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Learn more about the results we get at Within

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Eating disorders and pregnancy complications

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Eating disorders, such as binge eating disorder, bulimia nervosa, and anorexia nervosa, often start in adolescence or young adulthood and affect countless individuals in their reproductive years. It’s estimated that eating disorders may affect up to 7.5% of pregnant people. (1) 

However, the rate of eating disorders among pregnant people may be even higher, as many don’t feel comfortable disclosing their eating disorders to their doctors due to shame or stigma or other fears or concerns. This feeling is understandable as medical professionals and other healthcare professionals can stigmatize people with diverse bodies, especially those in larger bodies. 

Nevertheless, eating disorders can have detrimental effects on the health of the gestational parent and baby so, not to mention the mental health suffering, it’s essential to seek help and support during this tumultuous time. Receiving care from an inclusive, specialized eating disorder treatment program can help patients heal from their disordered eating and to embrace their changing bodies throughout pregnancy.

 minutes read
Last updated on 
October 25, 2021
March 15, 2023
Eating disorders and pregnancy complications
In this article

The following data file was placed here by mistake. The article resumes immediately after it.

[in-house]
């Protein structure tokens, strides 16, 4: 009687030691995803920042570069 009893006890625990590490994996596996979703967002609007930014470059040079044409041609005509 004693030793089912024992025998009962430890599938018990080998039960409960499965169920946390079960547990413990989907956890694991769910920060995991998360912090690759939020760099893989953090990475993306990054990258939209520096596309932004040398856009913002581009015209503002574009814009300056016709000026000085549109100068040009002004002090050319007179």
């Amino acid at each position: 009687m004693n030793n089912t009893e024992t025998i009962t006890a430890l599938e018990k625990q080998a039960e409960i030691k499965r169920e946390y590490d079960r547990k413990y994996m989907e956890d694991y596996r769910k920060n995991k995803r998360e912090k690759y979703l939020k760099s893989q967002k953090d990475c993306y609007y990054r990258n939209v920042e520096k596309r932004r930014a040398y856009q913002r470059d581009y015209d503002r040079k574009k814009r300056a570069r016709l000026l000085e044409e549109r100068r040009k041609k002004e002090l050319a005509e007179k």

Complications of disordered eating during pregnancy

Disordered eating and eating disorders can lead to several harmful consequences for the birthing parent and the baby, but seeking treatment as soon as possible can help rectify some of these risks and promote nutrition, healthy weight gain, and a healthier relationship with food. 

Risks for the pregnant person

Some potential risks for a pregnant person with an eating disorder may include: (2,3)

  • Psychological distress 
  • Postpartum depression
  • Anemia
  • Increased risk of hyperemesis gravidarum (excessive nausea and vomiting that may require hospitalization)
  • Poor nutrition
  • Dehydration
  • Gestational diabetes
  • High blood pressure
  • Premature birth
  • Labor complications
  • Nursing problems
  • Heart issues

It’s important to remember that many of these risks for the pregnant parent may negatively impact the baby’s health and development, especially if they become life-threatening. 

Risks for the fetus

Eating disorders not only affect the pregnant person but the developing fetus as well. Possible fetal complications include: (2,3)

  • Low birth weight
  • Respiratory distress
  • Poor development
  • Premature birth
  • Feeding issues
  • Miscarriage
  • Microcephaly (small head)
  • Premature labor